City engineer Michel Frenette said this morning that there are 3,000 workers, both city staff and private contractors, working to remove the 45 centimetres of snow that fell on the city in less than 24 hours.
Bus lanes and multi-lane roads are the priority, Frenette said.
The relentless snowstorm, which is now heading east toward Newfoundland, broke the record for snowfall in a 24-hour period in Montreal, surpassing the accumulation recorded during the 1971 "storm of the century" by two centimetres.
The city said workers would be clearing for at least the next seven days, with a planned break likely to take place on Jan. 1.
Frenette said the cost for the extensive operations would exceed the average $17 million the city says it spends to clear a 20 centimetre snowfall, but won't likely surpass $25 million.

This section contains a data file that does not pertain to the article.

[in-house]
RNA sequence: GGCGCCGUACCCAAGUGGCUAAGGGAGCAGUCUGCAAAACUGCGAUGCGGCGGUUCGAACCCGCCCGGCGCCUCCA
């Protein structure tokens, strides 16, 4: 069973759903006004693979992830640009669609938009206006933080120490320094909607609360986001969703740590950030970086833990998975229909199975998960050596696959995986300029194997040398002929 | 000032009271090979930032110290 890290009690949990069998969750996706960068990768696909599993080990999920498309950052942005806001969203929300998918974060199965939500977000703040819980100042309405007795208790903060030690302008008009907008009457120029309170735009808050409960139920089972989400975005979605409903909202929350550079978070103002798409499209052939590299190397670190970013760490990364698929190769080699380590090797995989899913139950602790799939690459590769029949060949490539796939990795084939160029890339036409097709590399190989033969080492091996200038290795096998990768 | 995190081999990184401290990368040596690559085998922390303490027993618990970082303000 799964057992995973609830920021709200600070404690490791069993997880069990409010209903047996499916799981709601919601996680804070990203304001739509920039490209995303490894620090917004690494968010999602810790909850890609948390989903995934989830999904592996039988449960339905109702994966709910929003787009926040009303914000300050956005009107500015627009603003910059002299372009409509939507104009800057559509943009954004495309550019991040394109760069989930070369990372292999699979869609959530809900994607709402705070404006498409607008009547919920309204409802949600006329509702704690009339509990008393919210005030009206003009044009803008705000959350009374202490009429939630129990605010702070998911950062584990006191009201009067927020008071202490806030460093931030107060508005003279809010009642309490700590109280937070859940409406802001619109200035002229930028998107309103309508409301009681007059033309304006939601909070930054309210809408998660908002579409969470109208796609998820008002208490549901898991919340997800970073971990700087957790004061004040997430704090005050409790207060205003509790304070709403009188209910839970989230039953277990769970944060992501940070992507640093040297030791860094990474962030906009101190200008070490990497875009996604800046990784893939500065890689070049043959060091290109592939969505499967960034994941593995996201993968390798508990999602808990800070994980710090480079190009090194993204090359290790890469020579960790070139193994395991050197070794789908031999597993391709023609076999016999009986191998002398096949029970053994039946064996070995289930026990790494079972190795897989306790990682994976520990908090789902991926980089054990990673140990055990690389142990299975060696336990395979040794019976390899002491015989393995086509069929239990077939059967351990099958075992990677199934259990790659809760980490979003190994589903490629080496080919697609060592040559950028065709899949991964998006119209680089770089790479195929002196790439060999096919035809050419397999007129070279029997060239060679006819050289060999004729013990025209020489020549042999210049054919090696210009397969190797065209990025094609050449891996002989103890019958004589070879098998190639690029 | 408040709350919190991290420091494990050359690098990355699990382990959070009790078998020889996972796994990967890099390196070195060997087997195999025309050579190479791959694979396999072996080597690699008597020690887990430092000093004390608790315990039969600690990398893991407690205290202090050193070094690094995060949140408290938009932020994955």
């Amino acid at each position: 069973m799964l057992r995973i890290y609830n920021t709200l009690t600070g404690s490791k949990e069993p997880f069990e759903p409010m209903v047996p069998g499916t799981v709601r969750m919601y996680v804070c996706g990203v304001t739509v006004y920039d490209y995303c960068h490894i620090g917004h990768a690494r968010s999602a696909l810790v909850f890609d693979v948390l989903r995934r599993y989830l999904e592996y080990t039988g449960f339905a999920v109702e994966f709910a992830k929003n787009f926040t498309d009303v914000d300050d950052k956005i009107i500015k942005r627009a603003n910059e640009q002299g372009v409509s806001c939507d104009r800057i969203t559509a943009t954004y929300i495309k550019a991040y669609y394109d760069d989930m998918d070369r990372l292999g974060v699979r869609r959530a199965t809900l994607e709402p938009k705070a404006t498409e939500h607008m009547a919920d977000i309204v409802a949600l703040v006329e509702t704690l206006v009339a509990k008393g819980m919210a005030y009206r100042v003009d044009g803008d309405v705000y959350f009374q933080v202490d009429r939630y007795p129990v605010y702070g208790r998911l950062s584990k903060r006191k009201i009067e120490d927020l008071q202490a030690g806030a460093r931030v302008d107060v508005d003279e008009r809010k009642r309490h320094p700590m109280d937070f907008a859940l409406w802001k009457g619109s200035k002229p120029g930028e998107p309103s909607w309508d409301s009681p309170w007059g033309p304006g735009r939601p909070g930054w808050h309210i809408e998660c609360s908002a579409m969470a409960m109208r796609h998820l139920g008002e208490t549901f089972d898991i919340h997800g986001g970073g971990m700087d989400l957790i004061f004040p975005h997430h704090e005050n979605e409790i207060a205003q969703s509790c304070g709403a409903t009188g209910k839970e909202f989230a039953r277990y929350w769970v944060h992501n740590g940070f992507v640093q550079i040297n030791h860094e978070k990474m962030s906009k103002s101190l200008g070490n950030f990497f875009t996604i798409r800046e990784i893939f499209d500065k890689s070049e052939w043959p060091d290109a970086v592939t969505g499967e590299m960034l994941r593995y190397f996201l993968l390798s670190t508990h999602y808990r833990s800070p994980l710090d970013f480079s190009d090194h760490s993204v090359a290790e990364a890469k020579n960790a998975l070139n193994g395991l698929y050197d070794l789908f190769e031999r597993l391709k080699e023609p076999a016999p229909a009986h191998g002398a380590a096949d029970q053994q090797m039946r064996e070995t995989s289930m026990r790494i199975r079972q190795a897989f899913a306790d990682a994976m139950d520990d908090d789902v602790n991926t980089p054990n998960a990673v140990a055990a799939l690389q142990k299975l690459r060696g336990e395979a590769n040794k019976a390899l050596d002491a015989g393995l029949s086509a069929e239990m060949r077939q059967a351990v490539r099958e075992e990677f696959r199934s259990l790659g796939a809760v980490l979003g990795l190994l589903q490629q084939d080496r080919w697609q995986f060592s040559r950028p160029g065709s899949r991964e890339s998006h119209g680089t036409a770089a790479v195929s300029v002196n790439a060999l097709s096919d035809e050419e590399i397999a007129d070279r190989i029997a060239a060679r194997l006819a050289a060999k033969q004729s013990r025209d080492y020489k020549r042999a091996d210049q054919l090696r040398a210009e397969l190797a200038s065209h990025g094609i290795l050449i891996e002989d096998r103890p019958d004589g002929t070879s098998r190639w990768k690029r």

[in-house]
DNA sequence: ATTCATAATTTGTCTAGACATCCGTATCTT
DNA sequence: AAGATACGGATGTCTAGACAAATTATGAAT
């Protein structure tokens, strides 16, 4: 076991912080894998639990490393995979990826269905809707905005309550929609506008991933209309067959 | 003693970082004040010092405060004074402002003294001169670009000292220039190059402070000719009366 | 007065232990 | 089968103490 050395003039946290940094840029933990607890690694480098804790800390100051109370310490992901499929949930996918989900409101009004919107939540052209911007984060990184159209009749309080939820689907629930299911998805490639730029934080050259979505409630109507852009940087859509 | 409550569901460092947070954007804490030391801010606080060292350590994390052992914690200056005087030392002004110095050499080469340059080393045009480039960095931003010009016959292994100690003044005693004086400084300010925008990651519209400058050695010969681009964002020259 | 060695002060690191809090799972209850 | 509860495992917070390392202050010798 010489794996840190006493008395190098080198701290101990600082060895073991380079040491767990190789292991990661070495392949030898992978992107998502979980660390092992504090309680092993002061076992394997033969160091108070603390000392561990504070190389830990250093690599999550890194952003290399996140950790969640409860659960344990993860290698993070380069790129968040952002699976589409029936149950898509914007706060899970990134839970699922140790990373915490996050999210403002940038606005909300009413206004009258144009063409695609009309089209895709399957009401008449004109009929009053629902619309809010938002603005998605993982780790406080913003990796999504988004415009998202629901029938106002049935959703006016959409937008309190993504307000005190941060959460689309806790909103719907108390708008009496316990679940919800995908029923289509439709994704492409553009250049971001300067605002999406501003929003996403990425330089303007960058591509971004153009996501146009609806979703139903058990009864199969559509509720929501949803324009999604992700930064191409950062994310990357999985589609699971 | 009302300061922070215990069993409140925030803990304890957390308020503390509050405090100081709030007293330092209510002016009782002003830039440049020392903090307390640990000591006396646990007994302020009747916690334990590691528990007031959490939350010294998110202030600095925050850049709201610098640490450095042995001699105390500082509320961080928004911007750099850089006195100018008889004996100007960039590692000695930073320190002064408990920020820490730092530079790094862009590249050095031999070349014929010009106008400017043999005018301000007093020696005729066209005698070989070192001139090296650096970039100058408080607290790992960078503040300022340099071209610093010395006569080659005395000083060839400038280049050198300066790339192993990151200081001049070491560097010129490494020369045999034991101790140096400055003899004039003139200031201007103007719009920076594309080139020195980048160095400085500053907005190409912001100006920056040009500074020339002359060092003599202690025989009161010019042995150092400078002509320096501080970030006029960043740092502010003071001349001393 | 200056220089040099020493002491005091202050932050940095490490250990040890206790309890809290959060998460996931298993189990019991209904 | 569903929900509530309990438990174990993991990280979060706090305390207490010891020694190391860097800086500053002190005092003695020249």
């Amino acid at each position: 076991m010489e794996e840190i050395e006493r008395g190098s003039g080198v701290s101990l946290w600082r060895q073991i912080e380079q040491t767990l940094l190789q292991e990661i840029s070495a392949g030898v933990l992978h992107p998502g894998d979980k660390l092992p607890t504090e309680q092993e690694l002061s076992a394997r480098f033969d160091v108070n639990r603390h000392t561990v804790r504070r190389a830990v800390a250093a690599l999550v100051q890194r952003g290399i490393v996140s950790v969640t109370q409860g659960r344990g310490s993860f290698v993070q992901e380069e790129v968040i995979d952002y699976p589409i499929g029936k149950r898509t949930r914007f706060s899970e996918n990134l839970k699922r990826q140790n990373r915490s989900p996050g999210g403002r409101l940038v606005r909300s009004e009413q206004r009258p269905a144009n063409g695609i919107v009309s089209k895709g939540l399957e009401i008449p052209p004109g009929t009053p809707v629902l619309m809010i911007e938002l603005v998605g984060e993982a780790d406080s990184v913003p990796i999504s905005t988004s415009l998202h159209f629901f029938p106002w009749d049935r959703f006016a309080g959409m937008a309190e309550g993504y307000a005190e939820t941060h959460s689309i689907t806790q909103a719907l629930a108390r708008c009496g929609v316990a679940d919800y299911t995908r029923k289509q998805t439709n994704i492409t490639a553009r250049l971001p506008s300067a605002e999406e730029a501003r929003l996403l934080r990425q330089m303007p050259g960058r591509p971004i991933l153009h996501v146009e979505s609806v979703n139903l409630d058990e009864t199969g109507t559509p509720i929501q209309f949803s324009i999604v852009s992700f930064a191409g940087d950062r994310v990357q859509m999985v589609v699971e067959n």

Officials are urging Montrealers to get their cars off the streets when signage goes up to indicate plows are coming.
The city has 5,700 off-street parking places available for residents to use when plowing operations are in progress. A full list is available on the city's website or by calling 311.
The city is expected to provide an update on the clearing operations tomorrow at 11 a.m.
Delays continue at airport
At Montreal's Trudeau airport, where more than 200 flights were canceled at the height of the storm, travelers scrambled to find other arrangements.
Significant lines built up at check-in counters this morning, while at least 30 more flights were canceled and scores more delayed.
Airport officials say they hope to be running as normal by tomorrow.